Now there are no ropes and just a small wooden sign. The path to the falls is a primitive trail. Following yellow dots stuck on trees we climb up steep rocky ledges, through mud and fast flowing streams. Scrambling up the trail you can hear the falls.
Part of the charm is this haphazard approach.
Only at the last moment do you see it; 53 metres of water crashing down towards a ledge.
The water droplets light up in a rainbow before falling a further 25 metres.
Plunging into a natural amphitheatre of carved rock, the water creates a melodic ‘ohm’.
Local legend has it that if you stand at the brink of the Kaaterskill Falls when the light of the moon is just right and gaze at a particular flat topped boulder you can see a blue luminescent light.
A young man, desperate to impress his lover took her to the falls to show her how much he cared. But a wily entrepreneur had put up a dam to control the flow of water. The gatekeeper demanded a quarter to let the water flow.
Furious the young man marched to the top of the falls, leaving his young lover at the foot on a ledge, dressed in a pale blue wool dress.
He pushed back the gates to the dam unleashing a tremendous flood. Running back down he found his lover had disappeared. Some believe that a ghost enshrouded in pale blue haunts the base of the waterfall. Some locals believe you can hear her gently humming.
It is close to these falls that the Catskills most famous character, Rip Van Winkle, slept for 20 years.
As I settle on a rock cushioned by bright green moss to rest for a while, it is comforting to think that if I were to sleep here for 20 years like Rip, this rugged, wild, wooded land declared by the state in 1894 to be ‘forever wild’ would remain unchanged.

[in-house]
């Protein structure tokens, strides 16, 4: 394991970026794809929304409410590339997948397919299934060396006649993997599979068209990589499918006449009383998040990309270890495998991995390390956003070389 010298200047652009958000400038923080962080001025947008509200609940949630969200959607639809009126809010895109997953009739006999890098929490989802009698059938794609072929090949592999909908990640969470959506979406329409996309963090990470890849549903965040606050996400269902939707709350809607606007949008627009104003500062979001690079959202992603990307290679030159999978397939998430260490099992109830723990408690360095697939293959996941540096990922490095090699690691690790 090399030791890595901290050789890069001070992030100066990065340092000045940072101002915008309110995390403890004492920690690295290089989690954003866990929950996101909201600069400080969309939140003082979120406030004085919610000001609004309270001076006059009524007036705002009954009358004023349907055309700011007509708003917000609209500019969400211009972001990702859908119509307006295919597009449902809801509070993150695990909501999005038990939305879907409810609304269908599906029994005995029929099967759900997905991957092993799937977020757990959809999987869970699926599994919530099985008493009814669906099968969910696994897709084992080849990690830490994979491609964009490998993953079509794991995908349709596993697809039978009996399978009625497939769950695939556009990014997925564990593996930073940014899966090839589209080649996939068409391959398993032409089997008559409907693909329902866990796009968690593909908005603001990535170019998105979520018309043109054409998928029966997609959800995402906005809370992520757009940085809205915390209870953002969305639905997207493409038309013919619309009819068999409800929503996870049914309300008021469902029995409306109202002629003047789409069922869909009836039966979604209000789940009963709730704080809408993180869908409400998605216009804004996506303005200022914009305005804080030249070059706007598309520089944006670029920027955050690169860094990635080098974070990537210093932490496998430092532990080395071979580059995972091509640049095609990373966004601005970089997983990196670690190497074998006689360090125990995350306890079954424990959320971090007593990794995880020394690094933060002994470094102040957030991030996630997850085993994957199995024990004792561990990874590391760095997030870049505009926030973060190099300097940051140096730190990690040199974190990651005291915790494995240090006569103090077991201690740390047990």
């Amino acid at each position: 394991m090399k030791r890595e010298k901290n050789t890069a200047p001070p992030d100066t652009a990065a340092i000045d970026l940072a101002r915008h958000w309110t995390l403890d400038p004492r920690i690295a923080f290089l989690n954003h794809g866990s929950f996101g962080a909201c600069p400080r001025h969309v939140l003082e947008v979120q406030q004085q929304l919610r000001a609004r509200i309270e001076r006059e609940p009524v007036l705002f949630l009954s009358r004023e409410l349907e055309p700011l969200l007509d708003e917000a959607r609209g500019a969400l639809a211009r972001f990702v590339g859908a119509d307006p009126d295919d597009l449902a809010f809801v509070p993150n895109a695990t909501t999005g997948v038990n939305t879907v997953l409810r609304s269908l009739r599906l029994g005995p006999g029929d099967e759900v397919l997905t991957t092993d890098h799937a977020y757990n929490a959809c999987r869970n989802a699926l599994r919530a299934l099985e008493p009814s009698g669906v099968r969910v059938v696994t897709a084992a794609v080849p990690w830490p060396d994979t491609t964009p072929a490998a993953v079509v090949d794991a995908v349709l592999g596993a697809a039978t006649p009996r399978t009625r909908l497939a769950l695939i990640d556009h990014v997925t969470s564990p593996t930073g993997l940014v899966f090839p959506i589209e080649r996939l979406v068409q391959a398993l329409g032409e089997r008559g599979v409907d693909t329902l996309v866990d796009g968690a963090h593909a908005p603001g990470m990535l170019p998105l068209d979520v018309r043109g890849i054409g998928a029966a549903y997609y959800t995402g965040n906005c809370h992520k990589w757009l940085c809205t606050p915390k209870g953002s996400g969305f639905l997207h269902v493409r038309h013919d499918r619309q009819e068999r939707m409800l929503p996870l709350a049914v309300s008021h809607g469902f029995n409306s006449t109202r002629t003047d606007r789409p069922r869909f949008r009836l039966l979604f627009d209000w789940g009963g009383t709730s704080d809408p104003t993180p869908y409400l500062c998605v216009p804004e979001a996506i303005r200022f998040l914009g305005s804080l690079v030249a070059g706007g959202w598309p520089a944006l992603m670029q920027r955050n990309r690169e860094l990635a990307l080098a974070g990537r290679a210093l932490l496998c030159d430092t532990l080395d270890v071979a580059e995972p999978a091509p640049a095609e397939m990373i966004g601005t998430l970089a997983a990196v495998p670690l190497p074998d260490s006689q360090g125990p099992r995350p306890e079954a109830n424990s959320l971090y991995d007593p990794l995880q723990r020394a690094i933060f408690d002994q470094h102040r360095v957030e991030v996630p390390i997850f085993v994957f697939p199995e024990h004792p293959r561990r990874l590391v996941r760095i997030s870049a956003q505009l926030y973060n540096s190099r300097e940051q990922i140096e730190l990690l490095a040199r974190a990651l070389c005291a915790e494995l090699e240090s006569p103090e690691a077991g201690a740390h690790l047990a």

For more information on land conservation and outdoor pursuits visit the New York State Dept of Environmental Conservation’s website
For information about DEC operated campgrounds call (518) 457-2500.
‘Among the Bears. Raising orphan cubs in the wild.’ By Benjamin Kilham and Ed Gray published by Henry Holt recounts his extraordinary experiences.
Delicious waffles and pancakes
Main Street, Phoenicia, NY (845) 688 7852
From Woodstock Village Green turn right onto County Road 33, also called Meades Mountain Road. Cross Glasco Turnpike drive 1 1/10 mile on and park opposite the Tibetan Buddhist Monastery
The easy-to-find entry point for these trails is on Route 23A where it crosses over Kaaterskill Creek, between Palenville and Haines Falls.
For excellent organic food try the New World Home Cooking Co located on Rt 212, just 3.5 miles east of Woodstock.